You allude to the main reason why I don’t think Tyson belongs that high in your last two sentences. I’ve said on many occasions that Mike Tyson, at his very peak, might’ve beaten any heavyweight that ever lived. But as you said yourself, Tyson's peak was short. In fact, it was a blink. His two best wins were an overmatched Michael Spinks and an over-the-hill Larry Holmes. After that, Tyson lost every big fight he was involved in. He even fell victim to possibly the biggest upset in boxing history. The “whys and wherefores” are immaterial. The fact is, they happened.

I don’t believe Tyson belongs on a top-ten heavyweights list, but I can see someone putting him at the bottom...maybe. What I can’t see is how he could possibly rate higher than Muhammad Ali, a man most boxing experts and fans have as the #1 heavyweight of all time, and is often cited as the #2 P4P, behind “Sugar” Ray Robinson.
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Old 03-15-2018, 02:30 PM #66
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[QUOTE=Mr Objecitivity;18574911]
Yes, Wladimir Klitschko was never the 'undisputed champion'. But that was because there were more belts + more boxers from more countries competing = it was much more difficult to become the undisputed champion during the Klitschko era than it was during Ali's era.

Sugar Ray Lenrd:
You gotta be kidding. You have it twisted sir, It was much easy to grab a world title in klitchko's era. Think about it, the more title holders the easy it is to become a champion. By klitchkos era standards Gerry Quary, Ron Lyle, Jimmy Young, Earnie Shavers, George Chuvalo, Oscar Bonavena, Carl Williams, Ray Merger, Gerry Cooney would have been World Champions. And that's just a few names of the top of my head.

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Old 03-15-2018, 03:07 PM #67
Mr Objecitivity Mr Objecitivity is offline
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IBO doesn't count and let's face it the WBO didn't really count as much back then especially at Heavyweight when it was all about the WBA, WBC, IBF. I think if it was just as easy to win as many trinkets back in Ali's day or Joe Louis' day they'd have even bigger stats. When they were champ you were undisputed so the reigns and stats are hard to compare. They'd have more titles, more defenses, more duration as champions and you know that.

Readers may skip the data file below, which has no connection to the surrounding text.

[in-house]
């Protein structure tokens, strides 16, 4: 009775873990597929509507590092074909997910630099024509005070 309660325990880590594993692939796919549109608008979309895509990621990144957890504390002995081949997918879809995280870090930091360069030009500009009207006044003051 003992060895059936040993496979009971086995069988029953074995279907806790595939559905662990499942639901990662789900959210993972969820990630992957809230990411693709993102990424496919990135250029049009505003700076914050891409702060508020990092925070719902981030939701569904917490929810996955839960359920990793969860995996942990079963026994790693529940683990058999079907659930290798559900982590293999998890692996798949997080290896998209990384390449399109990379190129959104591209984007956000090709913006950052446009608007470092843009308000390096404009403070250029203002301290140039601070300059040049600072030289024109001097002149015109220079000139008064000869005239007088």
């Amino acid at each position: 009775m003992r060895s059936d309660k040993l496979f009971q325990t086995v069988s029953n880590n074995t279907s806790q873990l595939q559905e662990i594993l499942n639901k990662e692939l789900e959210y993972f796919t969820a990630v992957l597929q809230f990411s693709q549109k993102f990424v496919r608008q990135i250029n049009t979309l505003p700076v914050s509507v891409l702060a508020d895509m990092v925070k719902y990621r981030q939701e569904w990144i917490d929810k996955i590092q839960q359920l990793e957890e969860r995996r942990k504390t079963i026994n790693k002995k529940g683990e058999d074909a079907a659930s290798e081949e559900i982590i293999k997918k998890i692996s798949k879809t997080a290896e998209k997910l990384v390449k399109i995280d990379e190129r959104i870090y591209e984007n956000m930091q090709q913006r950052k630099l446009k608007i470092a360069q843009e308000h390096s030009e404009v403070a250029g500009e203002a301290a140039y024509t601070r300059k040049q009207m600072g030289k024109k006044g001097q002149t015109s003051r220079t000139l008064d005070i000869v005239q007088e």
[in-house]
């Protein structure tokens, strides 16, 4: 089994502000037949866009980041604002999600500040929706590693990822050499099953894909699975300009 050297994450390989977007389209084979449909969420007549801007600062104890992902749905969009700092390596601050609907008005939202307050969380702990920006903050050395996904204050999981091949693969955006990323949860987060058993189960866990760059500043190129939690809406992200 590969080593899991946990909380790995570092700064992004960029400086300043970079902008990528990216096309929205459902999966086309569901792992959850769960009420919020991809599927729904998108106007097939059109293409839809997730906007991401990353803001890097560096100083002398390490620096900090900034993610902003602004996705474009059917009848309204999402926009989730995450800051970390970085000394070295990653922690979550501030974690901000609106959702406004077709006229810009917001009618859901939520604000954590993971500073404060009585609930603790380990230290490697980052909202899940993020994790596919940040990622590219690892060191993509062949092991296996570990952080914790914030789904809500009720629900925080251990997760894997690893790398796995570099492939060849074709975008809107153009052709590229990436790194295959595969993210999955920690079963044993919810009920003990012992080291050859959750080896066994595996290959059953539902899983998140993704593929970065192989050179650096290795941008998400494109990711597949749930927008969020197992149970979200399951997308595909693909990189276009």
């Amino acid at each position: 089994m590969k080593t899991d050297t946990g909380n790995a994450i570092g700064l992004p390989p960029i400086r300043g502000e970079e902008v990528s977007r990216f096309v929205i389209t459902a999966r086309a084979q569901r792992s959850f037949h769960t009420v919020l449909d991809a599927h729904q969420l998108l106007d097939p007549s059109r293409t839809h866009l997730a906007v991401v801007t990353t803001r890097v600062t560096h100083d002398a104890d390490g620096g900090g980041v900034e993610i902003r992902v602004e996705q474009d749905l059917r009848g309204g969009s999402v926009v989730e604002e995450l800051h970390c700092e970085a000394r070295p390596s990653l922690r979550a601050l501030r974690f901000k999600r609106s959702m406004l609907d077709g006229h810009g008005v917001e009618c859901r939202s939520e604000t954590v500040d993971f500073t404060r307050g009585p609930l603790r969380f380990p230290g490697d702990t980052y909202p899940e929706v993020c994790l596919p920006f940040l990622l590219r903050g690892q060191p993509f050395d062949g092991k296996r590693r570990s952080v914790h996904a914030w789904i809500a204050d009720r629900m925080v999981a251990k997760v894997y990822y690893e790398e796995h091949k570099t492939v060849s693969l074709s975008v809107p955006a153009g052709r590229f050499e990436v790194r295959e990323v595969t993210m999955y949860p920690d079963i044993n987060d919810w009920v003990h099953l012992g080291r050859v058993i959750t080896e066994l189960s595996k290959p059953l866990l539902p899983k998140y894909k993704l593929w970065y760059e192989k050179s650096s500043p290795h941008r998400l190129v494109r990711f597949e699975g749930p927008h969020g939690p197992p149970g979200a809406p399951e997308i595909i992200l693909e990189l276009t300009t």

Of course Frazier, Liston and Foreman would whup those guys. Look at the fights, look at the resumes. You also had Joe Louis at #10 when nobody has ever had a longer reign, nobody has ever made more defenses and nobody has been undisputed longer than him.
ABC alphabet titles really don't matter much to me. What matters more to me is who you beat, irrespective of whether you hold any alphabet titles. And beating the best available opposition from the top 10 / 5 ranking at a consistent basis proves one's greatness over a period of time. That's exactly what Wladimir Klitschko did and the belts are only there to show for it. That's all! Nothing more!

I think common sense would dictate that when there are more belts around, it's much more difficult to become the undisputed champion. It's much more difficult to win 5 titles independently from 5 different opponents to become undisputed than it is to win 2 belts to become the undisputed champion. Wladimir Klitschko objectively held just as many belts, if not more for a longer period of time than Muhammad Ali did.

Majority of Joe Louis's reign were against opponents with losing records (more losses than wins in their records) and against sub heavyweights (opponents weighing less than 200 pounds). Modern heavyweights like the Klitschkos wouldn't even be allowed to defend their titles against such opponents. They'd be deemed mismatches but in Joe Louis's case, they aren't.

And I disagree! I think Ruslan Chagaev would beat Joe Frazier. I believe Alexander Povetkin would beat any of Muhammad Ali's opponents and Samuel Peter vs George Foreman would be a true 50/50 fight.

I've seen Joe Frazier's fights and he looks like a inferior version of Ruslan Chagaev. Not to mention, he is blind in one eye and is extremely one dimensional. He just ducks down, comes up with his head and throws a left hook and then repeat...... This is what he does for pretty much the whole fight.

1970's version of George Foreman really wasn't better than Samuel Peter in anyway. They were both power punchers with horrible technique.
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Old 03-15-2018, 03:10 PM #68